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Detective in the O.J. Vegas robbery case talks new book

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Andy Caldwell of the Las Vegas Metropolitan Police Dept. was the lead detective in the September 2007 robbery of the Palace Station hotel-casino involving former NFL legend O.J. Simpson.

Simpson and a group of men were subsequently charged with criminal conspiracy, kidnapping, assault, robbery and use of a deadly weapon.

Caldwell’s new book, “ROOM 1203 – O.J. Simpson’s Las Vegas Conviction,” reveals new details about the robbery that locked Simpson away for nine years – details that have been incorporated into a two-hour A&E documentary called “O.J.: Guilty in Vegas.”

Simpson was granted parole in July 2017 and is expected to be released from Lovelock Correctional Center in Nevada in October.

Caldwell checked in with The Maine Edge last week to talk about the case, his book and the new documentary.

TME: In your book, you write that you had a short-lived moment of feeling star-struck when you first saw Simpson in connection to this case. What happened next? 

Caldwell: It was easy to get star-struck by his personality because he was very dynamic. But all of a sudden, I realized that he was wearing the same clothes that I saw in the surveillance footage taken on the day of the robbery. That instantly brings you back to any other robbery and made it easier to see him as a criminal.

TME: How much of Simpson’s involvement in this case was actually captured by the hotel’s security cameras?

Caldwell: Everything except what actually happened in the room. But beyond the surveillance video, we had audio recordings of everything leading up to it. We have audio of the planning stages, phone conversations recorded after the robbery occurred and we had recording of an afterparty where there was discussion of the incident. There is even audio of what the police were doing as this party was going on.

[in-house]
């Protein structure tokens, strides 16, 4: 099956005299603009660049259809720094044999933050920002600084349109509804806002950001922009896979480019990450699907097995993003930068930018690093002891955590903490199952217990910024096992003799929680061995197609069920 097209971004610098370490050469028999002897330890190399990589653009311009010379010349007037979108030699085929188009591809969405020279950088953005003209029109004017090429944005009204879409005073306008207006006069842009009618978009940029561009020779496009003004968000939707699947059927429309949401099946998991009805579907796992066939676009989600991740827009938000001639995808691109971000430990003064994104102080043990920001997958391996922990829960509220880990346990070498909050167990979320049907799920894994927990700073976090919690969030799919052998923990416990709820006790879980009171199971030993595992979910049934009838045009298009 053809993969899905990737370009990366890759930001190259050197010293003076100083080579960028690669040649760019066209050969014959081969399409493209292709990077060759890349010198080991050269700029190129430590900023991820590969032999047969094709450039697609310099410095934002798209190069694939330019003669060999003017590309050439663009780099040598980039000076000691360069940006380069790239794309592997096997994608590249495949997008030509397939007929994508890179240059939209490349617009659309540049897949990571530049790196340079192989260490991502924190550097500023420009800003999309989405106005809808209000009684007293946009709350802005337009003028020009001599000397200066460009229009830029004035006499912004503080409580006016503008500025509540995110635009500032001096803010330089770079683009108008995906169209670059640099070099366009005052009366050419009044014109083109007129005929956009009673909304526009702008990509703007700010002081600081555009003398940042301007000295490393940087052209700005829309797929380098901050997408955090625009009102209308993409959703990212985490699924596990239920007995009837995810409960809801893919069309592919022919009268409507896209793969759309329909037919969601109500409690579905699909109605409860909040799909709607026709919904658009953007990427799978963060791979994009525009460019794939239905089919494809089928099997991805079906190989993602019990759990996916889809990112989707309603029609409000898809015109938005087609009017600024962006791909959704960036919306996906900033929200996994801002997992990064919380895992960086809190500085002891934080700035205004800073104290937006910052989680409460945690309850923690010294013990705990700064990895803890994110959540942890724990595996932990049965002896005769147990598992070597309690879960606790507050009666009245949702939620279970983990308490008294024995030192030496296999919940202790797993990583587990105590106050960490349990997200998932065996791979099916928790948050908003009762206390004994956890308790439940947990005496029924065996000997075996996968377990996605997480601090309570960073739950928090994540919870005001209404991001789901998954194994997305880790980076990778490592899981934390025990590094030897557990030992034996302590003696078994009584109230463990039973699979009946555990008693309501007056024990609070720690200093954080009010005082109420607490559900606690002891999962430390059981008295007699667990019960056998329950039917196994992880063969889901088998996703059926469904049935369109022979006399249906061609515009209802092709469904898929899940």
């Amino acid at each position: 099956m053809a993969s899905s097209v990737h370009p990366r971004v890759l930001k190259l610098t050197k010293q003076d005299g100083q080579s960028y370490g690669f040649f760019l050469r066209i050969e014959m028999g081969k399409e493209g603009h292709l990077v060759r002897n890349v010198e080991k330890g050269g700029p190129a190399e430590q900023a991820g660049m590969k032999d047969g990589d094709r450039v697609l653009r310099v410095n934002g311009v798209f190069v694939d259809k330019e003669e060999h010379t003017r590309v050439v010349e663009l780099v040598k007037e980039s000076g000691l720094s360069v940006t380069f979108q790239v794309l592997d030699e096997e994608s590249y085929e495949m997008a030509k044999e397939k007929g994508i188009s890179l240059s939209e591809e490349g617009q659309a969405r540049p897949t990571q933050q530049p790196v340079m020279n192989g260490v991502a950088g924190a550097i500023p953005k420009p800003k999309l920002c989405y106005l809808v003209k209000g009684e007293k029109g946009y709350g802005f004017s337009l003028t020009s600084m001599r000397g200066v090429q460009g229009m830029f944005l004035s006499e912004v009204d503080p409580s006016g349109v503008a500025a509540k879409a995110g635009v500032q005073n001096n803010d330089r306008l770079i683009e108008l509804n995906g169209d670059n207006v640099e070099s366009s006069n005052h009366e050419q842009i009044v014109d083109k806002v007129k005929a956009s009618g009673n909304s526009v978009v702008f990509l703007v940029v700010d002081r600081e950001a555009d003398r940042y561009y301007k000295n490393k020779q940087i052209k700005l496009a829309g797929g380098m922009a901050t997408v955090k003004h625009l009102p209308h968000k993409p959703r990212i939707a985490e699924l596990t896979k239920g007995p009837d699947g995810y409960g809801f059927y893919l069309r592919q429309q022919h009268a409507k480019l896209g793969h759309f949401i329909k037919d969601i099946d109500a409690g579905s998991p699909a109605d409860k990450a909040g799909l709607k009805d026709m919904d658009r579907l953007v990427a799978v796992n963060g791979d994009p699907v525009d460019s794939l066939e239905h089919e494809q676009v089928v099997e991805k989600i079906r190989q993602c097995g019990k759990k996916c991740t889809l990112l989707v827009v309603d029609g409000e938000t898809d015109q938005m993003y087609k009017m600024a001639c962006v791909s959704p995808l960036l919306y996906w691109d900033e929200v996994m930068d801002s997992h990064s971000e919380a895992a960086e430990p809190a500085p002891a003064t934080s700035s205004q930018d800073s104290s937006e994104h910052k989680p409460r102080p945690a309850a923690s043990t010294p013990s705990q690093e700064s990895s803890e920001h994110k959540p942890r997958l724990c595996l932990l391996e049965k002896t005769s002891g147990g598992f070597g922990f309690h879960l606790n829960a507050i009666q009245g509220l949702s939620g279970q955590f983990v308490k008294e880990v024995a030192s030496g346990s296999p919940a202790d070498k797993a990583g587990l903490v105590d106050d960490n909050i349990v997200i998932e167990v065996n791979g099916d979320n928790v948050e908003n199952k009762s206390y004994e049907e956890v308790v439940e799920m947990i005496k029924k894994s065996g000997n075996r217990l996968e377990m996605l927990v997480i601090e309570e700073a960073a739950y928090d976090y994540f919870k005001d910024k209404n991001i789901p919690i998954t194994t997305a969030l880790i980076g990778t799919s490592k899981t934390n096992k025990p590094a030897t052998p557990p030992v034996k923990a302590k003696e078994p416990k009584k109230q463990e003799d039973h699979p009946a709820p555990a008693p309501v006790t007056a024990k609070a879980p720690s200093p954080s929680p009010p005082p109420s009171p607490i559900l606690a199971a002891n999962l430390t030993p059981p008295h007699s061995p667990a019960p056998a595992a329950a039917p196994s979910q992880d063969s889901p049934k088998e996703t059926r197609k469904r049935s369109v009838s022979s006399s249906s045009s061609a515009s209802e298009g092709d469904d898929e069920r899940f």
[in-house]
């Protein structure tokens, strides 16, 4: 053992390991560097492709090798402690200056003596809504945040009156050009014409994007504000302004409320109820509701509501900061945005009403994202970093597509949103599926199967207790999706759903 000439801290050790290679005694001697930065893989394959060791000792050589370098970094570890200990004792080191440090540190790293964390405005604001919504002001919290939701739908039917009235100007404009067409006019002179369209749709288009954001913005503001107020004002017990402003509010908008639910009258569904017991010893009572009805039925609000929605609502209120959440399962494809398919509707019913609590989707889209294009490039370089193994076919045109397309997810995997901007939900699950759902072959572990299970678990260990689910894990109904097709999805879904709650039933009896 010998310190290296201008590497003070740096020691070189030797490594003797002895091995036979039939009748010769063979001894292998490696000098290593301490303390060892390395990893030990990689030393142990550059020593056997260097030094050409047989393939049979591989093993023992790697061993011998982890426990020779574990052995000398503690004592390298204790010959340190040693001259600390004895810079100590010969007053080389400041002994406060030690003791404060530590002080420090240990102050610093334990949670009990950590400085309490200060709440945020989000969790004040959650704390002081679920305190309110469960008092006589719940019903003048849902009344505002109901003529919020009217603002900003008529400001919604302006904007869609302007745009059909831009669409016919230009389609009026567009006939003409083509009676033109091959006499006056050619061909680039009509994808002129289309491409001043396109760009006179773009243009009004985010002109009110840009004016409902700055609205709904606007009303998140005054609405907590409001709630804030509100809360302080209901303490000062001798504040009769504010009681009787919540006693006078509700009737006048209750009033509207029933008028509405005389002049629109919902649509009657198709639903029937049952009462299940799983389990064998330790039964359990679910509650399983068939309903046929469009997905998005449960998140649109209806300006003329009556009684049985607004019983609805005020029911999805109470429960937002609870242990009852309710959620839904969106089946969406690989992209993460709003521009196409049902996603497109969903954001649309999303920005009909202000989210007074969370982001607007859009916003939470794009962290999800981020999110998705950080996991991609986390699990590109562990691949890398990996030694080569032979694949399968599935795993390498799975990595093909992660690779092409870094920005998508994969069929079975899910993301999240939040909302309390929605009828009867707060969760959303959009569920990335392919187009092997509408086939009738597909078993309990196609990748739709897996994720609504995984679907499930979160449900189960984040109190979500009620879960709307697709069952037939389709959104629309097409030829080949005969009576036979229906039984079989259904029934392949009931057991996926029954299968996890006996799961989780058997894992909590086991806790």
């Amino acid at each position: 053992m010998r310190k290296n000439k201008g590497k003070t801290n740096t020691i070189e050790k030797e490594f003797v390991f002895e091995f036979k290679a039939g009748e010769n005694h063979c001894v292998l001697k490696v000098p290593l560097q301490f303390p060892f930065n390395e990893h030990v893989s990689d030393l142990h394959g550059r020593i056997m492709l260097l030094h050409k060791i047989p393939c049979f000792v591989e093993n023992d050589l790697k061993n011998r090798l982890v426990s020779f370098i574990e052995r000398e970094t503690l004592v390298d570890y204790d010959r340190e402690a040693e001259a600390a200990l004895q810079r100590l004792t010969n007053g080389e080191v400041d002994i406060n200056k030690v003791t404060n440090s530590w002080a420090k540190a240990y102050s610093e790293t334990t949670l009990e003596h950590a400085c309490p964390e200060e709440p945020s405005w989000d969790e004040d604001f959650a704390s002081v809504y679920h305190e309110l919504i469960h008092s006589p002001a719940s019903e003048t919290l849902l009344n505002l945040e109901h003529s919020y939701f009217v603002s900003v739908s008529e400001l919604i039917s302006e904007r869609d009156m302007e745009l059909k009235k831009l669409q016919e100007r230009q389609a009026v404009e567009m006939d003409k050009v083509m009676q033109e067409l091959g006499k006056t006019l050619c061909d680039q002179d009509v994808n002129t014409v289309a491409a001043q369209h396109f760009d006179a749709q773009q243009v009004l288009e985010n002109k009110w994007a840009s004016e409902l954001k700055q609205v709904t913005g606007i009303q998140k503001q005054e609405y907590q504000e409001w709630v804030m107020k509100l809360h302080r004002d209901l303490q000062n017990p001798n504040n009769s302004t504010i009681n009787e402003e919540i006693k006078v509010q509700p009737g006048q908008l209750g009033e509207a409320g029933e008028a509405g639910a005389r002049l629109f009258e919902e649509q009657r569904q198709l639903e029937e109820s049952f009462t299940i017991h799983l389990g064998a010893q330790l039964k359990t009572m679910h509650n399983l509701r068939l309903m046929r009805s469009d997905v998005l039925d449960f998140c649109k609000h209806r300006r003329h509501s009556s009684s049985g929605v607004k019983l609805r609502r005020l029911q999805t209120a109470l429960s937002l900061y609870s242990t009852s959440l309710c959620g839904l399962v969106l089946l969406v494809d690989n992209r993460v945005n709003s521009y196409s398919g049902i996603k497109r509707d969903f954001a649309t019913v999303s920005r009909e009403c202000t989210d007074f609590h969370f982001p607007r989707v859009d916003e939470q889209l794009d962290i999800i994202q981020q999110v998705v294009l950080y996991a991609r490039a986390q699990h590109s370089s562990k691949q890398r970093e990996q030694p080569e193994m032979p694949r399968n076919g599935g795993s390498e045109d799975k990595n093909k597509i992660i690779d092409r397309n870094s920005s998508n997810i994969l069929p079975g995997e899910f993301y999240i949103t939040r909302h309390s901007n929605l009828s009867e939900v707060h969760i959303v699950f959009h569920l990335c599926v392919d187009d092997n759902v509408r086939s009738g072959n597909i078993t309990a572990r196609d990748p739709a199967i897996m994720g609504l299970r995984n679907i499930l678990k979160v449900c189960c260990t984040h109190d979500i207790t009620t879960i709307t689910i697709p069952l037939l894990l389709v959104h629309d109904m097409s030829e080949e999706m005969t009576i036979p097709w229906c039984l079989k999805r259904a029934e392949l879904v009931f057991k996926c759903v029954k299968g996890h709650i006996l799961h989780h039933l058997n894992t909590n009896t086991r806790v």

There’s a really important element to this case that I hope people will understand from the book and from this A&E documentary. He didn’t steal his own property back. That is a lie that has been perpetuated over the years and has grown to the point that people believe it. 

TME: Did he go in there with his guys and guns believing that it was his property or did he know all along that it wasn’t his stuff? 

Caldwell: That’s where it gets a little convoluted. He did have information that other property was going to be in the room and at the last minute that changed. He was uninformed about that, as best as I know.

Even if his property had been in the room, he could not go in there with armed thugs and take property back while pushing people around. Had it been rightfully his, he should have called the police and had it adjudicated in that manner. The mere fact that law enforcement wasn’t called was indicative of his knowledge that he had criminal intent.

TME: Simpson has always denied that guns were involved. When I interviewed his former manager (Norman Pardo) a few weeks ago, he used the word “allegedly” when talking about the use of guns during the robbery.

Caldwell:  I don’t know why he would have used the word “allegedly” – it happened. O.J. was convicted of the crime and there is no question that the guns were there. I recovered the guns. Both of the people carrying the guns admitted that O.J. told them to bring the guns. There’s no doubt that guns were used in a very violent way.

TME: Under Nevada law, Simspon could have received a life sentence with parole for the kidnapping charge alone. Instead he was sentenced to 33 years with the possibility of parole after serving nine years, which is what ultimately happened. Do you think the sentence he served was appropriate for the crime committed?

Caldwell: The great thing about sentencing structures is that they allow a broad range of application based on the individual circumstances. Let me throw this out – he was offered two plea bargains that would have had him out of prison within a year. He refused those plea bargains. I believe the sentence was appropriate, given the totality of the circumstances.

TME: According to advance press about the A&E documentary, there is new information about the case. Is that anything you can talk about?

Caldwell: There’s a lot of stuff in the documentary that was covered during the trial but ignored by the media. I’ll tell you something specifically that deals with a bail bondsman. He’s going to reveal a conversation that he had with O.J. that he’s been consistent with going back to 2007. O.J. told him about the night of the murders in Los Angeles in 1994 (when Nicole Brown Simpson and Ronald Goldman were killed. Simpson was acquitted after a lengthy trial in 1995). He provides details about those murders that are absolutely fascinating. 

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